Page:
Did China outsmart US in ex-spy chess game?
China interceded to allow Edward Snowden's dramatic flight from Hong Kong, calculating that infuriating the United States for now was necessary to prevent longer-term corrosion to their relationship, analysts and media said Monday.
On a visit to New Delhi, US Secretary of State John Kerry said it was "deeply troubling" if requests for the former spy's extradition had been ignored -- and warned of consequences for Sino-US relations.
But despite its fury, Washington has been on the defensive for weeks as Snowden stepped up a drip-feed of leaks from his Hong Kong bolthole, including allegations of extensive US snooping on targets in the city and mainland China.
Beijing formally protested after the latest revelations came out at the weekend -- just as Snowden was deserting Hong Kong. State media called Washington a "villain" for its alleged hacking, flagging up the irony that the United States has long portrayed itself as a victim of Chinese cyber-espionage.
The Hong Kong government insisted that its decision to let the 30-year-old Snowden fly out on Sunday was governed strictly by the law, after a provisional US arrest warrant purportedly failed to meet its judicial requirements.
Breaking his long silence on the affair, Hong Kong leader Leung Chun-ying on Monday said "the people of Hong Kong expect Hong Kong to uphold its own laws".
In Beijing, the foreign ministry said the central government "always respects" Hong Kong's relative autonomy but sidestepped the allegations that it orchestrated Snowden's departure.
For many observers, such a high-profile case -- carrying the potential to destabilise Sino-US ties for years if Snowden had fought a lengthy legal battle in Hong Kong -- must have provoked intense interest among the territory's overseers.
Hong Kong political analyst Johnny Lau said he believed that Chinese representatives "must have drained him in depth and exhausted him (for intelligence) before letting him go".
Lau argued that Hong Kong's government was a pawn, with Beijing guiding the pieces.
"Hong Kong is just part of a chess game. It was the same when it was part of Britain," he said.
Albert Ho, one of Hong Kong's most respected pro-democracy lawmakers, revealed that he had been hired as Snowden's lawyer and that he had relayed a message from a mystery intermediary several days ago.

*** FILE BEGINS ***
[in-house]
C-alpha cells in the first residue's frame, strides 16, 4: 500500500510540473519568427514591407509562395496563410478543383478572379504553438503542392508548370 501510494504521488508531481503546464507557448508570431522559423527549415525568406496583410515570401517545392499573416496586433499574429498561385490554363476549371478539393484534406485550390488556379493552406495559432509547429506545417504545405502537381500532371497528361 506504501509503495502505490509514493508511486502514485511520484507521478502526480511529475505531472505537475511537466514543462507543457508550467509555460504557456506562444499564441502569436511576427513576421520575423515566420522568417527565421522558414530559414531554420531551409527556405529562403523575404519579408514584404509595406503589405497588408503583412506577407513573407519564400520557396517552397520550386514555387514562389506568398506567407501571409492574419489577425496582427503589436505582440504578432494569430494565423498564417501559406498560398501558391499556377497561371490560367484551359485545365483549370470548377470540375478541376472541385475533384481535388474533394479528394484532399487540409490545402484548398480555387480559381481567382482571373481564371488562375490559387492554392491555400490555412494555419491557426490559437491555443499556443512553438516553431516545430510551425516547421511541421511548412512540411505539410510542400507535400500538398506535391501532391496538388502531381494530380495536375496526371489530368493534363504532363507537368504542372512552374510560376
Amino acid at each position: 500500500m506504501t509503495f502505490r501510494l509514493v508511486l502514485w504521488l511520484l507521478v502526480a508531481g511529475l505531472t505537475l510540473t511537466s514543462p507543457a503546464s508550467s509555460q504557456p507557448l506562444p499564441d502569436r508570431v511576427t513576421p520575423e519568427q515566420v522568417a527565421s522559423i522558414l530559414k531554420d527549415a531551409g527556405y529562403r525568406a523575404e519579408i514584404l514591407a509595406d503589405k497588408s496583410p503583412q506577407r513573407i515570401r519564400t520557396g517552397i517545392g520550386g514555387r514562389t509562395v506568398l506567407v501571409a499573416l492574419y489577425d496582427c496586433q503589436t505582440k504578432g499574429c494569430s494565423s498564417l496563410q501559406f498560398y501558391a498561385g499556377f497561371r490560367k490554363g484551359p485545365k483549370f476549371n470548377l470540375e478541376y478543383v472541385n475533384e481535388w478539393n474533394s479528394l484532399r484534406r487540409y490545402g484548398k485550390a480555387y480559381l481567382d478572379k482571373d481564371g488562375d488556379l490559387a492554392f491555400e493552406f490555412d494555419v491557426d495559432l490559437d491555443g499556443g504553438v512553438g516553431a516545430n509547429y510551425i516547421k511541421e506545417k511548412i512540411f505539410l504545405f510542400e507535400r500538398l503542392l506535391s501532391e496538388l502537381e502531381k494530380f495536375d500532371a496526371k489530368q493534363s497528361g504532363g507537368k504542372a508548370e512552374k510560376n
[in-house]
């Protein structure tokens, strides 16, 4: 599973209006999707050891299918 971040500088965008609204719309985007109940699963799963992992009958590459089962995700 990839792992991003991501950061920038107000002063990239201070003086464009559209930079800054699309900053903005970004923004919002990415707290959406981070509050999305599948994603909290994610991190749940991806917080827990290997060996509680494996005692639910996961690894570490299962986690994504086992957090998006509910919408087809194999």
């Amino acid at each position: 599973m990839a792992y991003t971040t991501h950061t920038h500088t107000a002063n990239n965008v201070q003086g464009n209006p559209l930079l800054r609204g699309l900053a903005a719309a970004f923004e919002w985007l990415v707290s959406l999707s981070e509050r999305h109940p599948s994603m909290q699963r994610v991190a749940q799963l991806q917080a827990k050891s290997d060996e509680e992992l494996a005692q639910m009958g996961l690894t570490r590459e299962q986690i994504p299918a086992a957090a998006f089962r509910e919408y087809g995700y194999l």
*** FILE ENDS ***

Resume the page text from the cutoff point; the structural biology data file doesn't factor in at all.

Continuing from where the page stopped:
The intermediary did not specify whether he represented the government in Beijing or Hong Kong, but Ho said: "I have reasons to believe that... those who wanted him to leave represented Beijing authorities.
"Bejing would not step forward to the front stage because it (would) affect Sino-US relations," he told reporters.
"So, it would operate behind the scenes to make Snowden go. The Hong Kong government may not have had any role other than not stopping him at the airport."
After arriving in Hong Kong on May 20, armed with laptops containing a wealth of information on National Security Agency (NSA) eavesdropping of private Internet users and cellphones around the world, Snowden explained his choice of destination in a newspaper interview.
"My intention is to ask the courts and the people of Hong Kong to decide my fate. I have been given no reason to doubt your system," he told the South China Morning Post.
But something changed over the weekend, after the United States issued its arrest warrant with a view to instituting formal extradition proceedings.
The former NSA contractor and CIA agent fetched up in Moscow, and Ecuador says it is mulling his request for asylum, although there are doubts now about his exact whereabouts.
Aghast lawmakers in Washington expressed strong suspicion of Chinese as well as Russian meddling.
"I had actually thought that China would see this as an opportunity to improve relations and extradite him to the United States," Senate Intelligence Committee chairwoman Dianne Feinstein said on CBS television.
"China clearly had a role in this, in my view. I don't think this was just Hong Kong without Chinese acquiescence," she said.
Whatever the answer, newspapers in China and Hong Kong said Beijing had no interest in allowing Snowden's fate to fester as the new government of President Xi Jinping looks to reboot its overarching relationship with the United States after a troubled period.
"Snowden's departure from Hong Kong will prevent the Sino-US relationship from being affected," the mainland's Global Times said in an editorial.
The South China Morning Post declared in its own editorial: "There could be no better outcome for our city and China."
Shen Dingli, an international relations professor at Fudan University in Shanghai, agreed that Beijing probably took the final decision on the Snowden case.
"For such a vital national security interest, how can Hong Kong decide by itself? If we want to have good US-China relations, it benefits China" to have let Snowden leave, he said.